Setting Up Shop Part 4: Sanders
Of all the tasks involved in a project, probably the one that is almost universally hated is sanding. It’s noisy, messy, takes a long time and can make your hands hurt. It doesn’t have to be that bad if you how to do it correctly. The first mistake is that people are using poor quality sanders. Just because if vibrates does not mean it is working in a manner that is fit for woodworking. A lot of inexpensive sanders work well for sanding tasks when you are painting around the house. Let’s take a look at the sanders I have in my shop and why.
First on my list of sanders is a 5” Random Orbit Sander (ROS) with a hook and loop sanding pad. This sander is very versatile and user friendly. Most come with either a dust collection bag or cup but I normally hook mine up to my shop vacuum for dust collection. I highly suggest the hook and loop pad, this allows you to easily replace your sand paper and you don’t have to worry about not being able to get it off the pad. Be sure to buy the proper hole pattern of paper for your sander. I actually have 3 of these sanders in my shop. I will load different grits of sandpaper on each one.
I also have a 6” ROS. I use this sander on large panels almost exclusively. Not that its any better than the 5” models, it’s just bigger so it takes a little less time.
The hand held sander that I have is a belt sander. This can be tricky to use when you are first beginning. Some people find them difficult to set the tracking on the belt. It only takes a bit of patience and practice to get this right. Once you have the belt tracking well (not throwing the belt off the sander or shedding it on the inside frame.) it’s time to get sanding. There are a few key things to keep in mind; realize that the belt is moving in one direction; a firm grip is required; and you must keep the sander moving. I have been using a belt sander for 30 years so I tend to forget that it can be intimidating for new woodworkers. Don’t be afraid of this tool, it can save you a lot of time. Take your time and practice until you’re comfortable.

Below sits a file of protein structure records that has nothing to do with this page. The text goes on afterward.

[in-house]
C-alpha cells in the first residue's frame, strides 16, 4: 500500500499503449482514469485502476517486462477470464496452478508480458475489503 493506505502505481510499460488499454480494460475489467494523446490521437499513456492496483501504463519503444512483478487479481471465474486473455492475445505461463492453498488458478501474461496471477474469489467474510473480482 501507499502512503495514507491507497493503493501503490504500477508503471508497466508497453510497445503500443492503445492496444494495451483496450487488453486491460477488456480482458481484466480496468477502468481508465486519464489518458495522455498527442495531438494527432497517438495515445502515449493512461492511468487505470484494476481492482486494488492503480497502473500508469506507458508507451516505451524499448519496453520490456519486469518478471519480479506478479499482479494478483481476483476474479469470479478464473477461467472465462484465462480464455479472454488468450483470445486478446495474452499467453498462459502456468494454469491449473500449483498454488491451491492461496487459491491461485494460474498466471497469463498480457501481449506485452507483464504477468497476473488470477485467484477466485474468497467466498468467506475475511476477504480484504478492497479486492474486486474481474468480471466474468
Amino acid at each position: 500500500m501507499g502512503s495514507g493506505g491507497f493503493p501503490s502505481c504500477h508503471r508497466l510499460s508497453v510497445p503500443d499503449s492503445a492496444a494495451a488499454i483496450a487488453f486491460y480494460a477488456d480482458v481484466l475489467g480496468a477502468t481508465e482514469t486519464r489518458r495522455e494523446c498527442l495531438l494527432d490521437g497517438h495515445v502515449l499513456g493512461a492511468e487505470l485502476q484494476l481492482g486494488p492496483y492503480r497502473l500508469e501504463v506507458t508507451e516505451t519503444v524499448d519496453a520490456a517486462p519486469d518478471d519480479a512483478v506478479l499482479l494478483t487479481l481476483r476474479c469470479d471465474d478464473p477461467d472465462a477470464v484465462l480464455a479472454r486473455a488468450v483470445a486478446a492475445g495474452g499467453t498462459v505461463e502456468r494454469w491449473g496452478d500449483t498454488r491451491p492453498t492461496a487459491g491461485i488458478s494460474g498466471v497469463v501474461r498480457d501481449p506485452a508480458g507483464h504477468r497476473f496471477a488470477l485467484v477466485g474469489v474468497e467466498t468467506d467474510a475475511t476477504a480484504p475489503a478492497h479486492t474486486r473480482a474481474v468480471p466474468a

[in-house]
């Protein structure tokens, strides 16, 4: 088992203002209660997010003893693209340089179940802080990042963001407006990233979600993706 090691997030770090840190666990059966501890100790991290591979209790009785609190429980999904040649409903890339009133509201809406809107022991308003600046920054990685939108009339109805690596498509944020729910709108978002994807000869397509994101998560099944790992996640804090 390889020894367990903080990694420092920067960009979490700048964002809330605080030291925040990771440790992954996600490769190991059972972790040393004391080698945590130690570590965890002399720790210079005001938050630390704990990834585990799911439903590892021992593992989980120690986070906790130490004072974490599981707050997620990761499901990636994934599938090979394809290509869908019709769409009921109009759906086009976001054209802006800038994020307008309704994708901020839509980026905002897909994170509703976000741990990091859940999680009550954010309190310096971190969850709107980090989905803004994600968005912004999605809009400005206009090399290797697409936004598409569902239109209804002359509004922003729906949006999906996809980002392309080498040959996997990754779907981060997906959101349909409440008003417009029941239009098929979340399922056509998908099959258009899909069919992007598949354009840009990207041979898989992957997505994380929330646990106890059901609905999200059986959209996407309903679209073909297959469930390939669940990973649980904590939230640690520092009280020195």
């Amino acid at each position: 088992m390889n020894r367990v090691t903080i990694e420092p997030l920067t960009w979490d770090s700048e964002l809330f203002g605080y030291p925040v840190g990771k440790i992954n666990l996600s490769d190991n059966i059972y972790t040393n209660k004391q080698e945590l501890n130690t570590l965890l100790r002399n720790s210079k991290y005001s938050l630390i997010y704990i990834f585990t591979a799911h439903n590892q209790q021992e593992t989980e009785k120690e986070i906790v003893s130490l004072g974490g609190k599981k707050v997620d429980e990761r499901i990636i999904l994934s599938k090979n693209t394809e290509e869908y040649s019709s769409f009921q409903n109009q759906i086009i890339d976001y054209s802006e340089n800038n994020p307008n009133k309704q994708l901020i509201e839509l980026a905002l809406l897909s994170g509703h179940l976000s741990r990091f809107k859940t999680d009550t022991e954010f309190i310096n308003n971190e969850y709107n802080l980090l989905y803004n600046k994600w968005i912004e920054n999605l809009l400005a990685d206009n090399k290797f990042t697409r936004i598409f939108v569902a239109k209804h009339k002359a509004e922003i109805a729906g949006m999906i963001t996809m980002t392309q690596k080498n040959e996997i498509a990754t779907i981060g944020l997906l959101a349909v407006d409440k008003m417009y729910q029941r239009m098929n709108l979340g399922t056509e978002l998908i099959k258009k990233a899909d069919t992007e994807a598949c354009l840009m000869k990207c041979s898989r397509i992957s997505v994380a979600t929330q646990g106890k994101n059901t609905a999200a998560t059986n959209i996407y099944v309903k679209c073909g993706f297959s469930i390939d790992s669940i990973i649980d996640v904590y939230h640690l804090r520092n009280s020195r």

I have one stationary sander in my shop. It’s the Rigid Oscillating Belt/Spindle sander. I love this machine. Its great in both roles and for what it does, it’s a great value for the money. It uses a similar size belt as a portable belt sander. It’s a great tool for cleaning up curved cuts from a bandsaw. You will need to be careful, this tool can grab a piece right out of your hands.
Now for a few things on safety. No matter how you sand, either by hand or with a machine, you will create a lot of dust. Unless you are properly prepared, you can endanger your long term health. Fine dust particles can hang in the air for a long time and will get into your lungs. The key to good dust collection is to capture it as close to where it is created as possible. Most modern sanders come with some form of dust collection. I have found that the best way for me is to use a good quality shop vacuum and attach the hose directly to the sander. You will need to use a dust collection bag inside the vac. Some even come with HEPA filters which add another layer of protection.
If you are hand sanding, use a high quality dust mask and make sure it fits well. If you have gaps around your nose, the dust will work its way inside the mask. Also take breaks to vacuum up the dust as you go, this will help keep the problem under as much control as possible.
Last item on dust, some exotic woods can cause allergic reactions in some people. Even if you have used a particular species of wood before, it can still happen. I have developed a reaction to Padauk. It now really irritates my eyes, making them red, itchy and generally irritated.